Runner’s High: Outrunning my fear of failure
The sun blazed overhead. My slow, measured running pace deteriorated to a painful walk by the time I reached Hill City, South Dakota. The aid station, picturesquely placed by a 19th-century train, represented mile 35 out of 50. But for me, it was the end of a road eight months in the making.
Almost 12 hours prior, the day began at 1:45 a.m. When my alarm went off, juggling adrenaline and grogginess, I consulted my phone. Not trusting my sleepy self, I’d created a list of action items the night before. Slowly, I brewed coffee, consumed a cinnamon roll, showered, and assembled my gear for what would be my first 50-mile race.
By 3:15 a.m. I sat with 75 other participants in an old school bus as it made its way up a winding highway, which soon turned to gravel. We eventually arrived at our desired location, after stopping at the wrong aid station and then going past the correct one, with minutes to spare from the scheduled start time of 5 a.m. As people thankfully exited the bus, there were multiple groans of dismay when we saw the single, lonely-looking porta potty. One runner exclaimed after using it, “That’s the closest I’ve been to crapping myself in my entire life.” Not an auspicious beginning.
The night sky brightened enough to faintly see the George S. Mickelson Trail, our route for the entire race, and we were off. For the first few miles, everyone stayed close together, acclimating to the chilly air, gravel path, and low light. And then as people began to find their rhythm, we gradually separated until I was alone. Those first 16 miles passed quickly, a blur of dark pine trees and shale cliffs. I relished the cold, especially after Kansas City’s sweltering July, and felt like I could run forever.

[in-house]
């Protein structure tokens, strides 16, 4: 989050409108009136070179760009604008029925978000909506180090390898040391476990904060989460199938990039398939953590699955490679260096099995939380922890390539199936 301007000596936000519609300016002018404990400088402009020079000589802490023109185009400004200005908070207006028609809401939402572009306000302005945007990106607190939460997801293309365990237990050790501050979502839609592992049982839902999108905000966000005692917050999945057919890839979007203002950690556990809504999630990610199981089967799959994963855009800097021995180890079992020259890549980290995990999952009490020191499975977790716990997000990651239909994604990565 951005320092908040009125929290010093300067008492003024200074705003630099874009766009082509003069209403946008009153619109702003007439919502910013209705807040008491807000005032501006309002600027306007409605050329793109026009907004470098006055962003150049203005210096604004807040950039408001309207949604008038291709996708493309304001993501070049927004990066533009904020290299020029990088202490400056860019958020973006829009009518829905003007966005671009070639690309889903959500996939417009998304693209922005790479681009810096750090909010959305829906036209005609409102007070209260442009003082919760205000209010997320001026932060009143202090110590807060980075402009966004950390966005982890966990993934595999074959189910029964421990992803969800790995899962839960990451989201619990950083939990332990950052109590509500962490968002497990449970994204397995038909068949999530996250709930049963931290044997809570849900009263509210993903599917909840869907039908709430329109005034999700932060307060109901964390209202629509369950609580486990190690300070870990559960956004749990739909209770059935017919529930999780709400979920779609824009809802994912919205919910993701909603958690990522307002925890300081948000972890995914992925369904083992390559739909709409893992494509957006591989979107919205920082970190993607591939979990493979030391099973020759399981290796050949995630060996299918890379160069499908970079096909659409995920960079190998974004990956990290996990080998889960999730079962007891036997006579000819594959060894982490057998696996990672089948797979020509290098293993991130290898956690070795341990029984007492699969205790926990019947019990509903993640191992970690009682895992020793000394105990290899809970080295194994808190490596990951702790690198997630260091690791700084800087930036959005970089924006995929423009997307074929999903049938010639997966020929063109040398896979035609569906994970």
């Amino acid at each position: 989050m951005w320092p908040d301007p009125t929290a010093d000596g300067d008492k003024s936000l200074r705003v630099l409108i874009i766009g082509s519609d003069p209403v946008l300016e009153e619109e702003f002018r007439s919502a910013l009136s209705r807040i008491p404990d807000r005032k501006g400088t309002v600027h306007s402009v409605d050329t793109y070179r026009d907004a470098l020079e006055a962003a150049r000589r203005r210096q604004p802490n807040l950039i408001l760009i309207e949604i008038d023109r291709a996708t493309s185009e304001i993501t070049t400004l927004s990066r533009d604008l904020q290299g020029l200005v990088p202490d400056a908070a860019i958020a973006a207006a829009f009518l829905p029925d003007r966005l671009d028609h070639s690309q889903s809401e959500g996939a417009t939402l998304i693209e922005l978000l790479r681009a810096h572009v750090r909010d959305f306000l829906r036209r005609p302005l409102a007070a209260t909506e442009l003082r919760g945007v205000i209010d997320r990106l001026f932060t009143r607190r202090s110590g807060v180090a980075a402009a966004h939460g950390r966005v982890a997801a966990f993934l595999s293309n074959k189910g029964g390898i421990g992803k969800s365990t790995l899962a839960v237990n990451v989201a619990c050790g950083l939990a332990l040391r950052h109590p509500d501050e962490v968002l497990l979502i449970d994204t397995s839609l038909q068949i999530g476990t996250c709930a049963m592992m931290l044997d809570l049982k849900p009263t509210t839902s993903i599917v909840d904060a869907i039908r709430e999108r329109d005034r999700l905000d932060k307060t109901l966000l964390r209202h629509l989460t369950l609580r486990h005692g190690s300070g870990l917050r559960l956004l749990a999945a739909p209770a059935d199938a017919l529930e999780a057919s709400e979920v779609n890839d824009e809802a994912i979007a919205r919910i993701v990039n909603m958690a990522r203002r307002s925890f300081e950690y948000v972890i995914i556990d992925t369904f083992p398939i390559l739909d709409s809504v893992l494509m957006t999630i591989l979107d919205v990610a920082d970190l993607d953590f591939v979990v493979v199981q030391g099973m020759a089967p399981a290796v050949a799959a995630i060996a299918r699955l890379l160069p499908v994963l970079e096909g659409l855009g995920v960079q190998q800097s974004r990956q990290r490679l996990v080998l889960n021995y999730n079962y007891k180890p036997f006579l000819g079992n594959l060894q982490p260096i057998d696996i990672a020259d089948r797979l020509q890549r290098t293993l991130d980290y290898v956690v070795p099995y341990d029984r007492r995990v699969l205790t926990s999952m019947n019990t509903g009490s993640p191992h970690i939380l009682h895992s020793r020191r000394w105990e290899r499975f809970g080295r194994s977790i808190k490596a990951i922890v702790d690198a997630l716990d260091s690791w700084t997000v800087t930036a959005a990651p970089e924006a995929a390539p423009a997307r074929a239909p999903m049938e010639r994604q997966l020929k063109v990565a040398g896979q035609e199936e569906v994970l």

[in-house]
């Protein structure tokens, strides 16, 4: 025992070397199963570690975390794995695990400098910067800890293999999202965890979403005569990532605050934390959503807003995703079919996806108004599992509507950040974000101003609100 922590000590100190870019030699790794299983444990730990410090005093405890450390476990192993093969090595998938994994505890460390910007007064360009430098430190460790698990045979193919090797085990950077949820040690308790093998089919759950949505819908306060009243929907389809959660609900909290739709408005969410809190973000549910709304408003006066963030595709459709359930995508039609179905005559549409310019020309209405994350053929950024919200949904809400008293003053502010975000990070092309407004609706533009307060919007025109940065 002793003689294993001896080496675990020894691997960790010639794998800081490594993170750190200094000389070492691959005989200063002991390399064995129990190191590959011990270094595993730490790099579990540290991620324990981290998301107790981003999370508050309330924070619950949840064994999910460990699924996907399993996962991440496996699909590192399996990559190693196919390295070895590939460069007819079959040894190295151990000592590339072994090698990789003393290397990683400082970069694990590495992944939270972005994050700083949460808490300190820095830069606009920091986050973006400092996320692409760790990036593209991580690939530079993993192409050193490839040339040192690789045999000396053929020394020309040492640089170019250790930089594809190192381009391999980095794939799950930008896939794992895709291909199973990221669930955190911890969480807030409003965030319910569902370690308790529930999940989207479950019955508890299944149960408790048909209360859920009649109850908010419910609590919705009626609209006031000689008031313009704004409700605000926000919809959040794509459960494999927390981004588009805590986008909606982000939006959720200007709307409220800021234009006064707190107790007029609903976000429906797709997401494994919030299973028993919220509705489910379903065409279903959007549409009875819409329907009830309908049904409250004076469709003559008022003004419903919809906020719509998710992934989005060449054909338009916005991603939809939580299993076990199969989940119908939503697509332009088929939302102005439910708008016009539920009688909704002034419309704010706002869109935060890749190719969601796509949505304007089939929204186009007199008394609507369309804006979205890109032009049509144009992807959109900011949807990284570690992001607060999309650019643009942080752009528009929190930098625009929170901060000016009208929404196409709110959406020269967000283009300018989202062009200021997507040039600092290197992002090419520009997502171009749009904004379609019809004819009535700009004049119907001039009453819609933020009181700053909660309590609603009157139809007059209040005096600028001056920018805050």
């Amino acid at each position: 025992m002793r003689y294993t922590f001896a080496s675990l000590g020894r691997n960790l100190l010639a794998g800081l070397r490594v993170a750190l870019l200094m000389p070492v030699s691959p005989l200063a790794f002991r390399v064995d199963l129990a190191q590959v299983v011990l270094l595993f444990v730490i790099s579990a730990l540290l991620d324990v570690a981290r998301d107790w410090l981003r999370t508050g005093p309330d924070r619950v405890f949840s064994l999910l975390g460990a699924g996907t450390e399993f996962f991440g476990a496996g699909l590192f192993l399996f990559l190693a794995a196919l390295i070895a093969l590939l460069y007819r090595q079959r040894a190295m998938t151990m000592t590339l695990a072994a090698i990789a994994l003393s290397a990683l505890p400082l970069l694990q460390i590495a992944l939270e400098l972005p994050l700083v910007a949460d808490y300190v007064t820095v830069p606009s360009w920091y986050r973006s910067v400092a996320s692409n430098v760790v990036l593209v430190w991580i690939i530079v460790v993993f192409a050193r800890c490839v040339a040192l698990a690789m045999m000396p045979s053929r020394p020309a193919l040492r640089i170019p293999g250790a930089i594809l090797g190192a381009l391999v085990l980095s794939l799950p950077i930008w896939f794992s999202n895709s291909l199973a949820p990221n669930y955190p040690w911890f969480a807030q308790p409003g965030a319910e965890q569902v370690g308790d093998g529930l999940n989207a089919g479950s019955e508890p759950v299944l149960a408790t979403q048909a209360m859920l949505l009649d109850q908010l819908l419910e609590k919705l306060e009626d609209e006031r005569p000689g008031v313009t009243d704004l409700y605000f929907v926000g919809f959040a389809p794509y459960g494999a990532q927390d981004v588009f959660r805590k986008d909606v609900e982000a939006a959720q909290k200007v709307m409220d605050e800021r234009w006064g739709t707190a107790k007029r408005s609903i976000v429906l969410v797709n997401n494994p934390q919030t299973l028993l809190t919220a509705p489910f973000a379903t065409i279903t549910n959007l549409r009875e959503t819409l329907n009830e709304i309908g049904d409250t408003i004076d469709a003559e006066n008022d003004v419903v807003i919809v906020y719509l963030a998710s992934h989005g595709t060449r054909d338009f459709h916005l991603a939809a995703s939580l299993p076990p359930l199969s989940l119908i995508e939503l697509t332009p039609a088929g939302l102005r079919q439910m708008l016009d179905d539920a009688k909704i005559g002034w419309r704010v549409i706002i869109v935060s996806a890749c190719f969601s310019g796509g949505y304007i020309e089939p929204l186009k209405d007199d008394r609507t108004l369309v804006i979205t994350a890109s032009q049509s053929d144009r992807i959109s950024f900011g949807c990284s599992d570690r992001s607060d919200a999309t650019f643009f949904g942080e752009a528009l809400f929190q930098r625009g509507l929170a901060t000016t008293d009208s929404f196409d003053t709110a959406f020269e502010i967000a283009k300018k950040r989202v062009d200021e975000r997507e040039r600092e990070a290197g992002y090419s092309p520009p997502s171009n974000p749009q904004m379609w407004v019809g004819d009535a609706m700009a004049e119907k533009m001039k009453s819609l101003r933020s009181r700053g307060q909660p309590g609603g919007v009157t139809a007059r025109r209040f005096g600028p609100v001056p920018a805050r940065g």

At mile 25, my halfway point, I took a break to apply sunscreen, refill my hydration flasks and grab more energy gels. After moving into the shade of the aid station I realized exactly how warm it was. Mountains and dense, evergreen forests had sneakily given way to wide-open meadows and plains. Knowing the next half would be hot, I took an extra moment to rest before starting mile 26.
For runners, time can either pass unbelievably fast or unbearably slow. As I ran to the next aid station, I noticed myself checking my watch every quarter mile, wondering whether the GPS was wrong. It was correct, but I was slowing down. I decided to walk for a minute and took inventory of my condition. Tight hip flexors and inflamed knees felt inconvenient but manageable. I’d already consumed a startlingly large amount of fluid, yet my mouth was dry—a bad sign. But the worst part was my heart rate. Even as I walked it remained elevated, far higher than it should have been.
Between miles 32 and 33 I made the decision: I would officially tap out at the next aid station. By then the temperature had climbed into the high 80s and the thought of trudging along at a snail’s pace and baking under the summer sun seemed not just masochistic, but harmful. A quick mental appraisal revealed none of the negative emotions I anticipated; there was only peace. Somewhere along the way, I’d lost my fear of failure. As I imagined future races and decades of running, my 50-mile debut felt small, an anecdote in what I wanted to be a rich, full narrative. For me, the only true failure would be to not run again.